COUNSELLING: Kerry Rape & Sexual Abuse Centre Manager Vera O’Leary says remote trauma counselling is here to stay. Photo: Michelle Crean
By Michelle Crean
A new training programme for Kerry based counsellors has been launched to help provide specialist supports for rape survivors in a pandemic world.
Rape Crisis Network Ireland (RCNI), including its member service, Kerry Rape & Sexual Abuse Centre, has devised the new training and research programme to ensure there is standardised and specialist counselling for victims of sexual violence, both on and off-line, following the impact of COVID-19.
Tomorrow (Monday), a Government supported, free Zoom Q&A training opportunity will take place from 10.30am to 12 noon for counsellors and therapists.
Co-created with Dr Jessica Taylor, a UK based forensic psychologist, survivor and author of the best-selling book ‘Why Women Are Blamed for Everything’, it is specifically designed to address issues which have emerged during the lockdowns, after rape crisis centres, including the Kerry centre, had to be vacated and trauma counselling services had to move online.
Counsellors throughout Kerry are invited to register on www.rcni.ie, which is CPD accredited and completely free to participants.
Kerry Rape & Sexual Abuse Centre Manager Vera O’Leary, who lives in Killarney, said that the change in the provision of counselling services had a profound impact on the quality and impact of the deep intervention needed for survivors.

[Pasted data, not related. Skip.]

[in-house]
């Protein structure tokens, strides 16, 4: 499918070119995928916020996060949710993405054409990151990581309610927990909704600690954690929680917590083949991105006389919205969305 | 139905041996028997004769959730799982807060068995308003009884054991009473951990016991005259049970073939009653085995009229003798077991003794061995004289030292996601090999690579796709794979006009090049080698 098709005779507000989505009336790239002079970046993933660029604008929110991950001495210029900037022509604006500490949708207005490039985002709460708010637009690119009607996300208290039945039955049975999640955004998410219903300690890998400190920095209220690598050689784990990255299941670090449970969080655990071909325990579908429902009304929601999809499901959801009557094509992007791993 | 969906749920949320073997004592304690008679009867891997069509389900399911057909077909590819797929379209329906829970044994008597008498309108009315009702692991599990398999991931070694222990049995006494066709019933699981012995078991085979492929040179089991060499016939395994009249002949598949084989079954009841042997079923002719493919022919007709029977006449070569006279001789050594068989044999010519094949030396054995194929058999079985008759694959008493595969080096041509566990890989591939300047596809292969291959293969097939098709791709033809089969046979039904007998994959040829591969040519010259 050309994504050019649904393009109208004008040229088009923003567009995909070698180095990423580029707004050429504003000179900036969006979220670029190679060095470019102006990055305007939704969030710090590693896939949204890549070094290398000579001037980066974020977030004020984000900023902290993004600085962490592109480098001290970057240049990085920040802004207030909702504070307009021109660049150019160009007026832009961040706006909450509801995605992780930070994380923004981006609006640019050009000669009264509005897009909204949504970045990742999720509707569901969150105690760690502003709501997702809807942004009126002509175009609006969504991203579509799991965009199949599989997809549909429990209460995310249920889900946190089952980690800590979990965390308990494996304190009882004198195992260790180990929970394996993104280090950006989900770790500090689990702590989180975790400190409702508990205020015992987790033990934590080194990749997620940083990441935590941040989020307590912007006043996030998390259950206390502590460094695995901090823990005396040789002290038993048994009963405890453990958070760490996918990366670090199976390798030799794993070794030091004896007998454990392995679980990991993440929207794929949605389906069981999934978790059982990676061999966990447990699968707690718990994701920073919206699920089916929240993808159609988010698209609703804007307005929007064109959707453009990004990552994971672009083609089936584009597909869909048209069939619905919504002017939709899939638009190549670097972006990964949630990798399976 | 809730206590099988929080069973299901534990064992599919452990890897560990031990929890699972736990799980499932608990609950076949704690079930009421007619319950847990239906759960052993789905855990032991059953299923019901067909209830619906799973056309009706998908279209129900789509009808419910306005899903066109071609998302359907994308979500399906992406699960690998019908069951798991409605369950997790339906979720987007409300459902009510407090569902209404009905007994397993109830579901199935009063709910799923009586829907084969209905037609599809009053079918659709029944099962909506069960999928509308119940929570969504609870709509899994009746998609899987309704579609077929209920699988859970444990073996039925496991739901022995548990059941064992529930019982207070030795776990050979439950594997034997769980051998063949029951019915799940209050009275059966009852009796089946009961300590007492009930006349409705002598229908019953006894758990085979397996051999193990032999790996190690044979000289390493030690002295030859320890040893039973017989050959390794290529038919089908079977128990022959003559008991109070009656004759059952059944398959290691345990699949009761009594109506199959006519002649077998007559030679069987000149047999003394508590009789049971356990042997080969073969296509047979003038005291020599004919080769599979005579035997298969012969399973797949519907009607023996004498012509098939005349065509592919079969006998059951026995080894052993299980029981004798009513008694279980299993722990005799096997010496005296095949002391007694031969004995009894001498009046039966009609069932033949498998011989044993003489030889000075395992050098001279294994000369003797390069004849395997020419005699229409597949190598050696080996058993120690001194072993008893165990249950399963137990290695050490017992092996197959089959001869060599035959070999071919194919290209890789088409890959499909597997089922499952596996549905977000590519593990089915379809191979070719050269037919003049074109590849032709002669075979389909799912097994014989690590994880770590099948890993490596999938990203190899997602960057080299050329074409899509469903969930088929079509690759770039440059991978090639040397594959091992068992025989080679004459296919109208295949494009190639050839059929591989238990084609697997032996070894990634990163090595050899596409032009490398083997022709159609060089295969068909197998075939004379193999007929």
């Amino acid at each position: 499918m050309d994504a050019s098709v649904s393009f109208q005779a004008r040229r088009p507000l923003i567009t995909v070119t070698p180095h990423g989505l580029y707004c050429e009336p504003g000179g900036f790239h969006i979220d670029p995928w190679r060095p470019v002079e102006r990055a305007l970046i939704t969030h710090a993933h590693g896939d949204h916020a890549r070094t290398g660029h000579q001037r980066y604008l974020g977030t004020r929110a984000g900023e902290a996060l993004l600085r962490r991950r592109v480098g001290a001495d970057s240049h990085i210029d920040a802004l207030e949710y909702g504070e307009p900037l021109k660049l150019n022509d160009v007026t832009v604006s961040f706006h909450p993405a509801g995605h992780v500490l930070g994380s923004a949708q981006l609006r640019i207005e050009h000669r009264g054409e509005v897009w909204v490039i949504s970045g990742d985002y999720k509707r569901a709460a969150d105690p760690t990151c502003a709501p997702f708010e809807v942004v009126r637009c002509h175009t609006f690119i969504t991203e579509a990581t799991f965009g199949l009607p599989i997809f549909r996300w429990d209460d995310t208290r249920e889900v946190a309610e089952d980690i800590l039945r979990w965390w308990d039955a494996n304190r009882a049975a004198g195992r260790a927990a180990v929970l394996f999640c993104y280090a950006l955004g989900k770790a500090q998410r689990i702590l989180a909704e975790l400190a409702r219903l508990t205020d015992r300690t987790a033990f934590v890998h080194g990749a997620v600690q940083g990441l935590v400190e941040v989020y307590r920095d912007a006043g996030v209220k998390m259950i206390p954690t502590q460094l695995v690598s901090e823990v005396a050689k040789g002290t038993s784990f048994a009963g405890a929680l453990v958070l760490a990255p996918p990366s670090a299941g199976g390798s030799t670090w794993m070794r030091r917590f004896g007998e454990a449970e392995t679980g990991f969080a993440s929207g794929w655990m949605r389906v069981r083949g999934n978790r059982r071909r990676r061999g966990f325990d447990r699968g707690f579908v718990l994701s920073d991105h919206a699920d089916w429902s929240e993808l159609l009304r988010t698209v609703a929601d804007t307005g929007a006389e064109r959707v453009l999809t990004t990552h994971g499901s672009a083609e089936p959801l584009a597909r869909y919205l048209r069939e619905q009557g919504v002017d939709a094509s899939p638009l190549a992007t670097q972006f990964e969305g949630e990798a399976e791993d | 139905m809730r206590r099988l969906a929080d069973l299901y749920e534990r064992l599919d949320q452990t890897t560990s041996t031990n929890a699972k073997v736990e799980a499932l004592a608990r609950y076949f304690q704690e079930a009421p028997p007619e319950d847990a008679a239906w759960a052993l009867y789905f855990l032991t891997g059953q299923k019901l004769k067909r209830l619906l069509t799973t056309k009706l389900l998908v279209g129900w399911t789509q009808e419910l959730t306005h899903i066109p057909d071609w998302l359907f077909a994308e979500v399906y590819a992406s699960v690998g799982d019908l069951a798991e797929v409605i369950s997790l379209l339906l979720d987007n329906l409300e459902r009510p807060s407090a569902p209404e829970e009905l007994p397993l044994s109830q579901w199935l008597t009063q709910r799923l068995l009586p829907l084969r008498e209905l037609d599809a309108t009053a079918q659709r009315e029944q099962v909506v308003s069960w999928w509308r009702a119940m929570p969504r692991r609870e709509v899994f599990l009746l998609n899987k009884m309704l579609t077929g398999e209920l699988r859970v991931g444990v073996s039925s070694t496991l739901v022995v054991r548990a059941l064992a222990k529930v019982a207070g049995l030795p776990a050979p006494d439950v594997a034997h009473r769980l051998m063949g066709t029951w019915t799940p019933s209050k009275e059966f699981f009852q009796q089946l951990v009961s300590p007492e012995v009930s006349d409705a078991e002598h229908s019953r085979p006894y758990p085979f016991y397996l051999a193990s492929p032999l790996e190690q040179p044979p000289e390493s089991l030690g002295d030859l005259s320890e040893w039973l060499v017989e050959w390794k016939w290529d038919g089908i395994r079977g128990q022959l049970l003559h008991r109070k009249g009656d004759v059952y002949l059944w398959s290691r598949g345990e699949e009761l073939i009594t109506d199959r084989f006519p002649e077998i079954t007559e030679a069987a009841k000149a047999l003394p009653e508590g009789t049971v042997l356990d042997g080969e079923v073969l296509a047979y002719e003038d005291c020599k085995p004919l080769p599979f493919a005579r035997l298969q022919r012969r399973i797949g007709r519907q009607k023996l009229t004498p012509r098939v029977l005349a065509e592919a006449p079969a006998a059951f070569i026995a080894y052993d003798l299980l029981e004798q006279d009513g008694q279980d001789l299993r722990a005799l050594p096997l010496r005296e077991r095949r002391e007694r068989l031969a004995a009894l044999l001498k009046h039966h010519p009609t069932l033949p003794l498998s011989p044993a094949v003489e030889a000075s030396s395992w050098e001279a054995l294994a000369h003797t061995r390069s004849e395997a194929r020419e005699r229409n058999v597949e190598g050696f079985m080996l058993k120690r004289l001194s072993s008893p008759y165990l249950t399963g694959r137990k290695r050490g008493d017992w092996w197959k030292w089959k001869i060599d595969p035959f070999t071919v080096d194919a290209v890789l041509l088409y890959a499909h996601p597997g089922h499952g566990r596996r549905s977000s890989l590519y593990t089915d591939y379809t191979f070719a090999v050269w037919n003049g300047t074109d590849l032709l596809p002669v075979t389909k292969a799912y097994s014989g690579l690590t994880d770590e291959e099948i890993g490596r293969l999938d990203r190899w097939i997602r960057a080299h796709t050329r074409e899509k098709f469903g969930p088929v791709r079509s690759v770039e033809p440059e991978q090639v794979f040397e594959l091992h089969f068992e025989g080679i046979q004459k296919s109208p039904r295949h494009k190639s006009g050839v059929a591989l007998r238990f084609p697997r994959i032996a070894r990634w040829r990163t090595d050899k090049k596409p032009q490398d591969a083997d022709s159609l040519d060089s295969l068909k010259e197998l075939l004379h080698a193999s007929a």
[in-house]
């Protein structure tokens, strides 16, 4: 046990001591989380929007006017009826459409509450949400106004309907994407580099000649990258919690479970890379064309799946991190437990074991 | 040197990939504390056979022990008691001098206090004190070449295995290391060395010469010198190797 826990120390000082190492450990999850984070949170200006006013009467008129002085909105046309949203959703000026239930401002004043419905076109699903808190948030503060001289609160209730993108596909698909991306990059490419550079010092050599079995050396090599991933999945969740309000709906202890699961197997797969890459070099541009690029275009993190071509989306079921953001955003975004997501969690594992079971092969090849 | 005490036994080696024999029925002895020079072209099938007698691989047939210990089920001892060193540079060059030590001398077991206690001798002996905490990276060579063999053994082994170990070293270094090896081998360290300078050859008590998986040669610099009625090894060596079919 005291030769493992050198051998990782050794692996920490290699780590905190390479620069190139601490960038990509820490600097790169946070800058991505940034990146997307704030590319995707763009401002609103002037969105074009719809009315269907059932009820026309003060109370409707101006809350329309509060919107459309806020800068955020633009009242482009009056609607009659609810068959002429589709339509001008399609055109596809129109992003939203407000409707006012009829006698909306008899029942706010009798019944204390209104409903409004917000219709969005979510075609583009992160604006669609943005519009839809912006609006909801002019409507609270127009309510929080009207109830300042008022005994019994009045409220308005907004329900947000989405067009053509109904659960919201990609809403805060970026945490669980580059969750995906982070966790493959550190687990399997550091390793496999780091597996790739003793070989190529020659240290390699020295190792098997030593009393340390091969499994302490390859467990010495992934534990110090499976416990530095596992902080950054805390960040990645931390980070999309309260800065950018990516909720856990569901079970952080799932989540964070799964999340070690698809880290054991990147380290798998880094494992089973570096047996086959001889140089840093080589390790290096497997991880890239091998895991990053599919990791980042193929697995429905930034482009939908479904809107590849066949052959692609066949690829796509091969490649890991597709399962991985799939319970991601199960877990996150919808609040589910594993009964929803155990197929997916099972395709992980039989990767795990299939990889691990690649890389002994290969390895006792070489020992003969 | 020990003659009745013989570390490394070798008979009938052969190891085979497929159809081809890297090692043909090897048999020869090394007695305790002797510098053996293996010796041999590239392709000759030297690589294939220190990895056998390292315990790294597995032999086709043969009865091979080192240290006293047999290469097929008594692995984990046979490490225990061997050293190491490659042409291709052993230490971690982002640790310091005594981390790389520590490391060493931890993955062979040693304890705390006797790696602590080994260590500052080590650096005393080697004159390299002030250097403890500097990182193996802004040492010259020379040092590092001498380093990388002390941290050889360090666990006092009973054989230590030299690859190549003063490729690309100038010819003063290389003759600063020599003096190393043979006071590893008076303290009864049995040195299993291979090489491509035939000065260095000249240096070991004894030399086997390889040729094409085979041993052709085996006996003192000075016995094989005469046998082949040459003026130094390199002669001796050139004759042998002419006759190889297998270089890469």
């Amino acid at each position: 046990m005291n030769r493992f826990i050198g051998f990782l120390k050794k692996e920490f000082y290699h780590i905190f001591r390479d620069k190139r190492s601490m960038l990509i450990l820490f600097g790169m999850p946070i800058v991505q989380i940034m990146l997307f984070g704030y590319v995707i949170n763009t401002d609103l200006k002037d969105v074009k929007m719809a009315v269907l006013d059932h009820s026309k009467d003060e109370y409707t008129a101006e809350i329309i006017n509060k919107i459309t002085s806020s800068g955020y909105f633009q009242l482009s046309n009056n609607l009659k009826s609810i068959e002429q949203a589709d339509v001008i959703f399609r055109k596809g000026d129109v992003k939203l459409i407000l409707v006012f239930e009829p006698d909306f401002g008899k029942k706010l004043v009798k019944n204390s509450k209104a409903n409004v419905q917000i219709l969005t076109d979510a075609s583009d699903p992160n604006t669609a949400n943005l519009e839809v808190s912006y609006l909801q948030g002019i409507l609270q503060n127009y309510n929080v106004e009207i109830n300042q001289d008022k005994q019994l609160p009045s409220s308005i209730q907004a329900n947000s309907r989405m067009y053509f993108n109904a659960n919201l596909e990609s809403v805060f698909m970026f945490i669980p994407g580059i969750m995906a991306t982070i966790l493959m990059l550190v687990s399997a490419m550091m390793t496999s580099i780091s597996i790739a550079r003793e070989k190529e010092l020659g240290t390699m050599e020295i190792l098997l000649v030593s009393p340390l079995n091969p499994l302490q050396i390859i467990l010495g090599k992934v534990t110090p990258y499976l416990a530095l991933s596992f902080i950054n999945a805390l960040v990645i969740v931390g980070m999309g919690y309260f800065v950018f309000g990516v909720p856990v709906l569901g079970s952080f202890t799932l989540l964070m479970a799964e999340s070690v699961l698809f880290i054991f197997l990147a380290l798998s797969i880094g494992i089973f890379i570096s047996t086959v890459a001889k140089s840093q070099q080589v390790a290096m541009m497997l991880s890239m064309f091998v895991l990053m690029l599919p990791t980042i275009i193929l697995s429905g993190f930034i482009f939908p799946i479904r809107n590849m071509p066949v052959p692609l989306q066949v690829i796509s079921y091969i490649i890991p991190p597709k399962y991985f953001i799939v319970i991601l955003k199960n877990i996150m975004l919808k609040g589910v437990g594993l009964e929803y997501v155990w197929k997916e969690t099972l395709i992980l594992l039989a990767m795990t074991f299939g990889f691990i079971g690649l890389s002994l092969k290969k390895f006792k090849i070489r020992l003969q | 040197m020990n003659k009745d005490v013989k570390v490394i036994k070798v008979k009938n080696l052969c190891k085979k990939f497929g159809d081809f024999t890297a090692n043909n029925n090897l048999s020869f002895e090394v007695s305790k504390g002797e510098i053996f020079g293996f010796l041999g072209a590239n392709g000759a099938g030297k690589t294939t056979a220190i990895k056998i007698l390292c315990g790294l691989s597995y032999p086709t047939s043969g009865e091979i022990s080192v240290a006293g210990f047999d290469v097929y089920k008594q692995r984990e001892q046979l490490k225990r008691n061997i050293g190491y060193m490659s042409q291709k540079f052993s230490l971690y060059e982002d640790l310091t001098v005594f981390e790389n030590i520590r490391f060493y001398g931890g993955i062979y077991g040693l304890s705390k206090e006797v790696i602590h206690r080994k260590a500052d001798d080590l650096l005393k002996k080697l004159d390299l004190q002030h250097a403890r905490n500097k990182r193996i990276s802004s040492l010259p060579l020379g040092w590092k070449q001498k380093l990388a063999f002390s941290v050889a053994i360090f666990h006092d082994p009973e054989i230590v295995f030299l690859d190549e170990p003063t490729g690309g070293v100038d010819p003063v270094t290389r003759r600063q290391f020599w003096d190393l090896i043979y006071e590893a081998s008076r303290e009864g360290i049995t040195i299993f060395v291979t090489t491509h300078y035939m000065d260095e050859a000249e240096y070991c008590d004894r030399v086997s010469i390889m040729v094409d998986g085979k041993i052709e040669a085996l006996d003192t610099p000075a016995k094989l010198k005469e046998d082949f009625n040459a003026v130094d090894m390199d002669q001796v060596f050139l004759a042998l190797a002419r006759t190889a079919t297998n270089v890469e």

There was a 23 percent increase in contacts made to rape crisis centre helplines and while almost all of those already in counselling in the centres could switch to remote counselling, some could not and so hybrid counselling is critical, Ms O’Leary said.
“While there is some optimism that a vaccine for COVID-19 may mean a return to some normality in 2021, the impact of COVID and dealing with the trauma of sexual violence within a global shared trauma of a pandemic is not going to disappear,” she said.
“Remote trauma counselling is here to stay as part of a new hybrid model of on and off clinical counselling, but it’s vital that we know that what we are doing in this new era is working, is of the highest possible standard, and is completely survivor centred.”
The training will be recognised as best practice by key stakeholders including Government and a register will be created for all those working with survivors who have completed the training.